It’s also folded into the name in Japanese. You can leave off the ~ken affix in casual speech, but most of the time it seems to be considered as part of the name. This also happens with transliterated names for other places and landmarks besides prefectures. You get things like signs reading “Nihonbashi Bridge.” The bashi part in Japanese means bridge, so the English, if literally translated, would mean Japan-bridge Bridge.
I’ve discussed this with people who are actually responsible for making some local signs, and apparently it’s common practice to leave the parts that mean bridge, road, mountain, etc. in the transliterated name. The thinking is that the name contains that bit, so it would sound odd to Japanese ears without it, and it aids communication when you’re dealing with people who don’t know each other’s languages well.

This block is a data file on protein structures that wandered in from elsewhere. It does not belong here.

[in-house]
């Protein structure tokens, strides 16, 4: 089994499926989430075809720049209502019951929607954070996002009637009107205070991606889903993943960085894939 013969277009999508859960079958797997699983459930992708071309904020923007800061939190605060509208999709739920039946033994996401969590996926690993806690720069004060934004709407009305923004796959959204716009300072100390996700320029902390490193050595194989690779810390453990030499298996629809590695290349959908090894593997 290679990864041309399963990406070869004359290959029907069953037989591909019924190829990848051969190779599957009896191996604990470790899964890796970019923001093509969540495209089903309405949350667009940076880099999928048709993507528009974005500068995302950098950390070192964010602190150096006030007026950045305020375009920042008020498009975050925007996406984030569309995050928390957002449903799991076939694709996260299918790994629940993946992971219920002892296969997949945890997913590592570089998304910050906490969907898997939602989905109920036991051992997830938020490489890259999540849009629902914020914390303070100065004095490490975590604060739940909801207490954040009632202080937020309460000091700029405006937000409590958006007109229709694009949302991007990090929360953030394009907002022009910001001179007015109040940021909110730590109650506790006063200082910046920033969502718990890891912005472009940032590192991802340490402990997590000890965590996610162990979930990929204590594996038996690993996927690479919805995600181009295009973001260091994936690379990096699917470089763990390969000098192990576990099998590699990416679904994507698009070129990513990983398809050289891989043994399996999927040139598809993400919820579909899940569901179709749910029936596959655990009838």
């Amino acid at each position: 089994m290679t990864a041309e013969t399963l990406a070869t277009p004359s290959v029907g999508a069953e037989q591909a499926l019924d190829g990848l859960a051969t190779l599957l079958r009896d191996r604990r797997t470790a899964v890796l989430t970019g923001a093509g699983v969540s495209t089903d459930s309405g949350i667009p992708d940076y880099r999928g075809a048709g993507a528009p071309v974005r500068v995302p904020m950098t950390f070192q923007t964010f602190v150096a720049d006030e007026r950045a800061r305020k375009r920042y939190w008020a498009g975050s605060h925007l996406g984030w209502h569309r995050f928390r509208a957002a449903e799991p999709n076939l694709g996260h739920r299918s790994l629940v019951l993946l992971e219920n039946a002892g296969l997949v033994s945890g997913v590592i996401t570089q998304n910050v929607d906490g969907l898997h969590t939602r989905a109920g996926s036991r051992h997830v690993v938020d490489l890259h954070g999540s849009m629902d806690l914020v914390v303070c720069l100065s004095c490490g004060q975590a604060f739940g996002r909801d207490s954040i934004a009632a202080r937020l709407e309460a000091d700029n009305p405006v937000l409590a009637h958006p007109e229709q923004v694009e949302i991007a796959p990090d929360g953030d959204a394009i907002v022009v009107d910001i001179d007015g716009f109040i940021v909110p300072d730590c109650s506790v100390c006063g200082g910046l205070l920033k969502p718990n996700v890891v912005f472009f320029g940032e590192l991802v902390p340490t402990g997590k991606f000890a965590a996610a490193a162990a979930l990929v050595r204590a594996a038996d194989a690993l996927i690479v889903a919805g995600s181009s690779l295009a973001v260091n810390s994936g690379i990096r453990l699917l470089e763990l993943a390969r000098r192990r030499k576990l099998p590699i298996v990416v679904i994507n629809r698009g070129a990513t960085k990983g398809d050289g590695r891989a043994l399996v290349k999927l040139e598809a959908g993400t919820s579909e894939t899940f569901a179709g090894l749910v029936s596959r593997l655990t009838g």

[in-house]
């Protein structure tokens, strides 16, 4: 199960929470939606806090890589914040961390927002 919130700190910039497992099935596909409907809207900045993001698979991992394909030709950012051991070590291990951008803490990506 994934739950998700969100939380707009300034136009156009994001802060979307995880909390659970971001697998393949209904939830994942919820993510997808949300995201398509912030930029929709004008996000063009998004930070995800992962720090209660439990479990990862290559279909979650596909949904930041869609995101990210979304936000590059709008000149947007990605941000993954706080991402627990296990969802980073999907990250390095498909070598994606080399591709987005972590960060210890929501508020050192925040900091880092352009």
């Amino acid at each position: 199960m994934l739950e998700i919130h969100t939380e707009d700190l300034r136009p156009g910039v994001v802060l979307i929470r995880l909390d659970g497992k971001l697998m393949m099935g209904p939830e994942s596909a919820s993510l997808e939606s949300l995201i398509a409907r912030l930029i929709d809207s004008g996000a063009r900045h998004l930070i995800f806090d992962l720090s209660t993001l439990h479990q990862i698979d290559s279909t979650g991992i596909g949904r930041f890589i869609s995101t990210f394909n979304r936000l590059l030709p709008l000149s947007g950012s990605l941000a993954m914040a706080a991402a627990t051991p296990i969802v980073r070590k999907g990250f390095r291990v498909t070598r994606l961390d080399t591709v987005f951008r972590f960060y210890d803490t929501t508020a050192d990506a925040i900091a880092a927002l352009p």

There’s also the common occurrence of having a village, town or city, and a prefecture with the same name. There’s a Saitama-shi (city) in Saitama-ken (prefecture). There’s a Saitama-mura (village) and for all I know there might also be a Saitama-machi (town) in Saitama-ken. Less confusing to never throw out the division bit unless both people can be sure of understanding what they’re referring to.